Whatever Became of Benedict Arnold?

Nearly Forgotten History on the Coast Series

Benedict Arnold's Later Years

Saint John, New Brunswick, Canada 1785 - 1791

by m/v Dyad



Benedict Arnold After the War. He didn't retire quietly.

After the war, Benedict Arnold spent time in London. By the fall of 1785, he had alienated all of his influential ties. That year, he sailed to Saint John, New Brunswick for a fresh start.

In spite of his desire to start fresh, Arnold's old ways soon surfaced. Usually by shady means, he established a warehouse and store, built a modest house, speculated in land, and bought businesses, including a lumberyard, a shipyard, and an interest in a trading sloop.

Leaving his partner, Munson Hayt, in charge, Arnold set sail aboard Lord Sheffield to pick up merchandise in the Indies, then headed to London on a packet to pick up his wife, Peggy and his children. Peggy had been left in London fending off several lawsuits against Arnold.

The entire Arnold family arrived in Saint John in July 1787. More lawsuits over collection landed in Arnold's lap. Ignoring the lawsuits, the Arnold's bought a splendid home in the prime neighborhood and furnished it lavishly.

Arnold left for London again in early 1788 with a cargo of goods. While there, he became intrigued by the newly created insurance market. He took out policies for his warehouse, its inventory, and the goods in his King Street store.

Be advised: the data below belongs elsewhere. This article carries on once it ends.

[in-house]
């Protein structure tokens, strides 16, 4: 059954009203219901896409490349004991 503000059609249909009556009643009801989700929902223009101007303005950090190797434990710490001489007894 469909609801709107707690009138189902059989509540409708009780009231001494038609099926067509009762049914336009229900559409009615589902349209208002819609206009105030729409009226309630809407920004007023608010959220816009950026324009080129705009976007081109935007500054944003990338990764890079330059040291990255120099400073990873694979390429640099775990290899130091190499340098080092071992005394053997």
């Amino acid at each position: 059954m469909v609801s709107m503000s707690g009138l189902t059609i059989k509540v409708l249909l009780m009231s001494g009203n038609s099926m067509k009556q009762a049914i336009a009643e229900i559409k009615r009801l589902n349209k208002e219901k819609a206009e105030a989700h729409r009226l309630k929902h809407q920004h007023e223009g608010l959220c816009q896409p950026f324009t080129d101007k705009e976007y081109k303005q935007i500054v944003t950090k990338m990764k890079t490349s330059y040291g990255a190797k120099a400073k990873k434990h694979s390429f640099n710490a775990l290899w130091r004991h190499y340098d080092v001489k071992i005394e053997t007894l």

Returning to St. John he discovered that in his absence a fire had broken out and destroyed his warehouse. Henry, Arnold's son was seen in the warehouse the night the building burned. There were rumors of arson, and the insurance underwriters in London refused liability.

Hayt alleged that Arnold had defrauded him and claimed that Arnold had been bragging that he had burned down his own store. Hayt named Arnold "The greatest rascal that ever was."

The public had grown exhausted with Arnold’s arrogance. They still believed he had started that fire. Finally, riled beyond endurance, a mob gathered in front of his house and burned Benedict Arnold in effigy while shouting “Traitor!”

In December 1791, the Arnold's left Saint John for good and set sail for England. A troubled life continued until early June 1801 when Benedict Arnold died. The papers barely took notice.





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